The story of Moroccan pensioners in Europe and their attempts to address pension injustice and ‘retirement apartheid’.
Filmmaker: Hossam Shahadat
Moroccans who have spent all their working lives in France and the Netherlands are now facing discrimination against their pensions in what has been slammed as a form of ‘retirement apartheid’.
Retired French and Italians can live anywhere in Europe without it affecting their domestic pension entitlements; but north Africans who’ve lived and worked in France for more than 40 years are denied the same rights.
Instead they face a stark choice – return to their home countries and lose large slices of their pension and face medical bills they can’t afford; or remain in, say, France with their full pensions but away from their families back home.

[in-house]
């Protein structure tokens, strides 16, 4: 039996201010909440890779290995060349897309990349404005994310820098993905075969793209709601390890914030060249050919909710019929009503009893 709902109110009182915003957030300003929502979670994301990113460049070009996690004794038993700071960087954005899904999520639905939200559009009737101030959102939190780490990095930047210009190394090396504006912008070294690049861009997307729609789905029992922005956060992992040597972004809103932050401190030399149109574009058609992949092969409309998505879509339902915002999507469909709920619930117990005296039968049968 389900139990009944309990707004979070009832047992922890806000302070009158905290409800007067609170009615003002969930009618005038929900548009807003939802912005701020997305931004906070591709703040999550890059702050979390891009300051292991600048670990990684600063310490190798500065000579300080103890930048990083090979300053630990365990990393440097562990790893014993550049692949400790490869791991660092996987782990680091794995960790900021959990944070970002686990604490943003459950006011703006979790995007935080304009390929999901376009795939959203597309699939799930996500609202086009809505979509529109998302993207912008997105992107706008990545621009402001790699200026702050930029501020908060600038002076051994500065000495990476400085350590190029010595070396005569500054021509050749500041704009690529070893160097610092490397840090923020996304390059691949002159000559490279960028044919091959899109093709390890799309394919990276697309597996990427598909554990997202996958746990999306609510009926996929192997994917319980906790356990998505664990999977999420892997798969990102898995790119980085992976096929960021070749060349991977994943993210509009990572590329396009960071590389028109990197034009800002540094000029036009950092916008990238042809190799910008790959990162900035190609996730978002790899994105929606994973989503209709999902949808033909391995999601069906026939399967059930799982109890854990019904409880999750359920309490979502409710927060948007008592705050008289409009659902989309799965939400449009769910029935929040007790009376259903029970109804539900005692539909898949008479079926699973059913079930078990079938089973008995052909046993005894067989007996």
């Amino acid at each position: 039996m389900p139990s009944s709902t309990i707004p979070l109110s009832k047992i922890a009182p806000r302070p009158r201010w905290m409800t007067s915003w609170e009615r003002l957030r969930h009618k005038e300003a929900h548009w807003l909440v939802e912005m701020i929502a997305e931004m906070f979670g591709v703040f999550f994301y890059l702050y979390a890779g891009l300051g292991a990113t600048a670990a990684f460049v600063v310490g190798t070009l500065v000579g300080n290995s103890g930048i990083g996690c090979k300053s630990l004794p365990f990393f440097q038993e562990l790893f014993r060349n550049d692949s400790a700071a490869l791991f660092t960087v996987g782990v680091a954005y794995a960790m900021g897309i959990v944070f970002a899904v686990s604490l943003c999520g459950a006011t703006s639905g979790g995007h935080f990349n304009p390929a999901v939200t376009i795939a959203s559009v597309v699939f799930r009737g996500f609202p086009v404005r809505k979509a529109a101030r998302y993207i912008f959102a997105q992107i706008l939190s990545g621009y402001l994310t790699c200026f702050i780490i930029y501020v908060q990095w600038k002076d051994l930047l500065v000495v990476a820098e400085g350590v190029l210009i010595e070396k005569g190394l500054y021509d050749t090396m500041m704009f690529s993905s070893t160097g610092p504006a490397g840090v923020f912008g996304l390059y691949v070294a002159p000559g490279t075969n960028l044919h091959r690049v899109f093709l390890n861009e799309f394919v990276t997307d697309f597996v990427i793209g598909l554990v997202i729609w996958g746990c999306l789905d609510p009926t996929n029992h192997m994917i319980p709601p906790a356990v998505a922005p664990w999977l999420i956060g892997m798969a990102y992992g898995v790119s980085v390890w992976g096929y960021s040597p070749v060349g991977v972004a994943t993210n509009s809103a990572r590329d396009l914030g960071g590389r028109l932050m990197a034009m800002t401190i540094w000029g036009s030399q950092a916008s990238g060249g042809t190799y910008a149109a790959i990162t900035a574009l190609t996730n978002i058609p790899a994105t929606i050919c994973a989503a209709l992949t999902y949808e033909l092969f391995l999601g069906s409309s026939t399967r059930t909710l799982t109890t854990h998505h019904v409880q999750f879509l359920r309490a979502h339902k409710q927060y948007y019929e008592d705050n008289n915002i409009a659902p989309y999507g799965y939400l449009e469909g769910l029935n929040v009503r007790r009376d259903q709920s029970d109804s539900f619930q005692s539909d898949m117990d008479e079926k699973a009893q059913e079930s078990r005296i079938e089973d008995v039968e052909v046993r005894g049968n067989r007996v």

“I’m sick,” says 75-year-old Mohamed Air Wakrim who’s lived in France for 45 years. “If I stay in Morocco for more than six months, they’ll find out and take away my rights.”
Contrast this with the treatment of Europeans and you have what some people have called ‘retirement apartheid’.
“In Tunisia, I only have to pay four or five percent tax,” says Italian pensioner Mauro Sansovini. “In Italy, the tax rate on my pension income is between 40 and 45 percent.”
Salim Fkire, the president of CAP SUD MRE, a campaign group of Moroccans residing abroad, sums up the situation: “Mohamed and Patrick both worked in the same factory, got the same pension and paid the same taxes. Today, Patrick has the right to live permanently in Agadir. But Mohamed can’t stay in his home town for more than six months. After that he’ll have to return to France or else he’ll lose his social rights.”
In The Retirement Trap, we look at the struggles of Moroccans to redress this pension injustice and escape the retirement trap they find themselves in.
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